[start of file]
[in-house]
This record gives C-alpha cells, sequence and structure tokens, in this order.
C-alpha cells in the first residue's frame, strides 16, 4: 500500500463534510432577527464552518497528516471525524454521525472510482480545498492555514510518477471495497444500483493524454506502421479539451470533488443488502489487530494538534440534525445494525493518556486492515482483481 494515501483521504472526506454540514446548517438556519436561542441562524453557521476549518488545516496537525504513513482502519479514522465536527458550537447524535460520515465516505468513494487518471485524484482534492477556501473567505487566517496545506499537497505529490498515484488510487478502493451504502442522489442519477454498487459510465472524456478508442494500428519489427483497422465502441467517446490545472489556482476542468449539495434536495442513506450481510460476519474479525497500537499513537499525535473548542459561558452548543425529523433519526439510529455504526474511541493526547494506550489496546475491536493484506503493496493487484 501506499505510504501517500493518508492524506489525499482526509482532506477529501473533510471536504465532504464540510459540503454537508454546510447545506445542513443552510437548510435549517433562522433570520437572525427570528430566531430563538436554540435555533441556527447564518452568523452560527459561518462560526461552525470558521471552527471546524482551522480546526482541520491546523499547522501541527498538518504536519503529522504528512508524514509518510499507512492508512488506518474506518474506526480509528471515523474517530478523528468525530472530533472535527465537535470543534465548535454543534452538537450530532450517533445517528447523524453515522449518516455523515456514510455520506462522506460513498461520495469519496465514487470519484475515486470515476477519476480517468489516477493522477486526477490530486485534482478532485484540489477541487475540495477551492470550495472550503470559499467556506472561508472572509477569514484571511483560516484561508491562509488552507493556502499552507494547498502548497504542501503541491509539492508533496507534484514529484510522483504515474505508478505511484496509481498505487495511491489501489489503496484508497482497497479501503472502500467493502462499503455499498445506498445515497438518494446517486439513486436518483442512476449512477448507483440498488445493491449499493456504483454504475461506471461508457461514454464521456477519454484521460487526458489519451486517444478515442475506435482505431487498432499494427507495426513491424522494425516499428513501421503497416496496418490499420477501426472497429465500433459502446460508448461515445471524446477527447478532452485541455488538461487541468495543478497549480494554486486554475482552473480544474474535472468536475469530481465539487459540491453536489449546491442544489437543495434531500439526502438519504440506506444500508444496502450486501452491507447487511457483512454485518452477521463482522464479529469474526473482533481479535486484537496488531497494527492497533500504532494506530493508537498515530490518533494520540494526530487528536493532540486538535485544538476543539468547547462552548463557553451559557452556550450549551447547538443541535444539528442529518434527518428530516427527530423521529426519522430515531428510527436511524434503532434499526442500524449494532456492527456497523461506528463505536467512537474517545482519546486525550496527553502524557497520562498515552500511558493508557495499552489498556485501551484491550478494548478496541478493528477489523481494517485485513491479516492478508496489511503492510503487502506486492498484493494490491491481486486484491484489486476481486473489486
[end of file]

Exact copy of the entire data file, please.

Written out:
[in-house]
This record gives C-alpha cells, sequence and structure tokens, in this order.
C-alpha cells in the first residue's frame, strides 16, 4: 500500500463534510432577527464552518497528516471525524454521525472510482480545498492555514510518477471495497444500483493524454506502421479539451470533488443488502489487530494538534440534525445494525493518556486492515482483481 494515501483521504472526506454540514446548517438556519436561542441562524453557521476549518488545516496537525504513513482502519479514522465536527458550537447524535460520515465516505468513494487518471485524484482534492477556501473567505487566517496545506499537497505529490498515484488510487478502493451504502442522489442519477454498487459510465472524456478508442494500428519489427483497422465502441467517446490545472489556482476542468449539495434536495442513506450481510460476519474479525497500537499513537499525535473548542459561558452548543425529523433519526439510529455504526474511541493526547494506550489496546475491536493484506503493496493487484 501506499505510504501517500493518508492524506489525499482526509482532506477529501473533510471536504465532504464540510459540503454537508454546510447545506445542513443552510437548510435549517433562522433570520437572525427570528430566531430563538436554540435555533441556527447564518452568523452560527459561518462560526461552525470558521471552527471546524482551522480546526482541520491546523499547522501541527498538518504536519503529522504528512508524514509518510499507512492508512488506518474506518474506526480509528471515523474517530478523528468525530472530533472535527465537535470543534465548535454543534452538537450530532450517533445517528447523524453515522449518516455523515456514510455520506462522506460513498461520495469519496465514487470519484475515486470515476477519476480517468489516477493522477486526477490530486485534482478532485484540489477541487475540495477551492470550495472550503470559499467556506472561508472572509477569514484571511483560516484561508491562509488552507493556502499552507494547498502548497504542501503541491509539492508533496507534484514529484510522483504515474505508478505511484496509481498505487495511491489501489489503496484508497482497497479501503472502500467493502462499503455499498445506498445515497438518494446517486439513486436518483442512476449512477448507483440498488445493491449499493456504483454504475461506471461508457461514454464521456477519454484521460487526458489519451486517444478515442475506435482505431487498432499494427507495426513491424522494425516499428513501421503497416496496418490499420477501426472497429465500433459502446460508448461515445471524446477527447478532452485541455488538461487541468495543478497549480494554486486554475482552473480544474474535472468536475469530481465539487459540491453536489449546491442544489437543495434531500439526502438519504440506506444500508444496502450486501452491507447487511457483512454485518452477521463482522464479529469474526473482533481479535486484537496488531497494527492497533500504532494506530493508537498515530490518533494520540494526530487528536493532540486538535485544538476543539468547547462552548463557553451559557452556550450549551447547538443541535444539528442529518434527518428530516427527530423521529426519522430515531428510527436511524434503532434499526442500524449494532456492527456497523461506528463505536467512537474517545482519546486525550496527553502524557497520562498515552500511558493508557495499552489498556485501551484491550478494548478496541478493528477489523481494517485485513491479516492478508496489511503492510503487502506486492498484493494490491491481486486484491484489486476481486473489486